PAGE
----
1 written assignment of 2000 words (to be submitted at the end of the module). Takes the form of a translation with commentary in a specialised area (legal or medical translation), enabling students to develop subject-specific knowledge in this field and to develop research skills
Formative assessment and feedback
Formative assessment will focus on student participation and class discussions throughout the module.
Students will be provided with detailed written feedback following coursework assignments.
Verbal feedback will also occur in class and individual appointments if required.
C - Cognitive/analytical
K - Subject knowledge
T - Transferable skills
P - Professional/Practical skills
Overall student workload
Independent Study Hours: 128
Lecture Hours: 22
Methods of Teaching / Learning
The learning and teaching strategy is designed to:
Enable students to develop their translation analysis skills, through attending classes and by engaging with practical exercises that focus on the process, product and cognitive context of translation activity
- Assist students in locating their translation work professionally and/or academically by developing in them an understanding of how to reflect on lexis, discourse organisation, register and ideological manipulation though written assignments and writing exercises
Encourage student participation and learner autonomy, through small group exercises/discussion and reading outside contact hours
Equip students with the research and writing skills and with the ability to assess translation model relevance to translation practice, through reading, presenting findings in group work as well as in the written assignment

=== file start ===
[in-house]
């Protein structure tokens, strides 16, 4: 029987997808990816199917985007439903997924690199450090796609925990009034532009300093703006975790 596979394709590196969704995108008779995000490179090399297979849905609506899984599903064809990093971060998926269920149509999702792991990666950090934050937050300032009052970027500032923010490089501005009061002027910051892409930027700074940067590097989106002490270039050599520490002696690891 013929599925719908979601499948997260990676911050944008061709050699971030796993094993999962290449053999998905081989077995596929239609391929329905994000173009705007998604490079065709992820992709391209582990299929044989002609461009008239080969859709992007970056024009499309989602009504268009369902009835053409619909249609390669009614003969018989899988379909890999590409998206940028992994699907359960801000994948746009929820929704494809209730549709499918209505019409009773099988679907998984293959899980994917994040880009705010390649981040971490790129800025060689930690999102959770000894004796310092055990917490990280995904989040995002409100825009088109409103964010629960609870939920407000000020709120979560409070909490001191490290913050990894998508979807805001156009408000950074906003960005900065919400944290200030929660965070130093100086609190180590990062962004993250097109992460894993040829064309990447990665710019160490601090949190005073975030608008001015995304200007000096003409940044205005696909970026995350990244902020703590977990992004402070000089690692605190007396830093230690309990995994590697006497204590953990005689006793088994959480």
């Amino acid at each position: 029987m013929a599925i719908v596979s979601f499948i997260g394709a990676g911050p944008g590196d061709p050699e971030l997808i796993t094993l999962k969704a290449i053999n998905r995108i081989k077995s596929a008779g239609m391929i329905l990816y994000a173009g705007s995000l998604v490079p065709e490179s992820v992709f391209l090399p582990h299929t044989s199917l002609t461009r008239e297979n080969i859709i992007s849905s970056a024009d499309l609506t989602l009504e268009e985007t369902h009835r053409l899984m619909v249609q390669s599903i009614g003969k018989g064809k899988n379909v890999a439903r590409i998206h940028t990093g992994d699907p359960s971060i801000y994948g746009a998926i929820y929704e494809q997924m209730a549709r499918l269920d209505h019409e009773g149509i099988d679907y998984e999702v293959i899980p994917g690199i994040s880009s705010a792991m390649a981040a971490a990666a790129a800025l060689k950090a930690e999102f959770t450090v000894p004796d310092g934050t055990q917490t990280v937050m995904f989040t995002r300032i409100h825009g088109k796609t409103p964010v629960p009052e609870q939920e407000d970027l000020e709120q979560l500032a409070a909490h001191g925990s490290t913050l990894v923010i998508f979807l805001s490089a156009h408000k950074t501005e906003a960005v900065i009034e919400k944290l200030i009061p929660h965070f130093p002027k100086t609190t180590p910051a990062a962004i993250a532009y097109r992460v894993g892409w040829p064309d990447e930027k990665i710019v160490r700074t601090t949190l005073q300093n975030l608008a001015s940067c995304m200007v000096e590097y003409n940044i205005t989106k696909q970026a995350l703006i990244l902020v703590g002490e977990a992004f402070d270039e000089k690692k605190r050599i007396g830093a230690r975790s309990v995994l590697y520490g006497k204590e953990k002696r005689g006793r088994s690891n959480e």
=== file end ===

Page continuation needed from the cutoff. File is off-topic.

Enable students to acquire explicit knowledge of the development of translation studies as a discipline through in-class discussion and individual study
The learning and teaching methods include:
Two contact hours per week over Semester 1.
Classes will include lectures;
students are expected to read extensively outside classes in order to follow lectures.
Problems of translation will be discussed and students will be encouraged to participate actively, drawing on their knowledge of other cultures and languages in order to identify and illustrate phenomena and principles related to translation.
Indicated Lecture Hours (which may also include seminars, tutorials, workshops and other contact time) are approximate and may include in-class tests where one or more of these are an assessment on the module. In-class tests are scheduled/organised separately to taught content and will be published on to student personal timetables, where they apply to taken modules, as soon as they are finalised by central administration. This will usually be after the initial publication of the teaching timetable for the relevant semester.
Reading list for TRANSLATION OF SPECIALISED AND CREATIVE TEXTS : http://aspire.surrey.ac.uk/modules/tra3036
Programmes this module appears in
|Modern Languages (French and Spanish) BA (Hons)||1||Optional||A weighted aggregate mark of 40% is required to pass the module|
|Modern Languages (French with German) BA (Hons)||1||Optional||A weighted aggregate mark of 40% is required to pass the module|
|Modern Languages (Spanish with German) BA (Hons)||1||Optional||A weighted aggregate mark of 40% is required to pass the module|
|English Literature and French BA (Hons)||1||Optional||A weighted aggregate mark of 40% is required to pass the module|
|English Literature and Spanish BA (Hons)||1||Optional||A weighted aggregate mark of 40% is required to pass the module|
Please note that the information detailed within this record is accurate at the time of publishing and may be subject to change. This record contains information for the most up to date version of the programme / module for the 2021/2 academic year.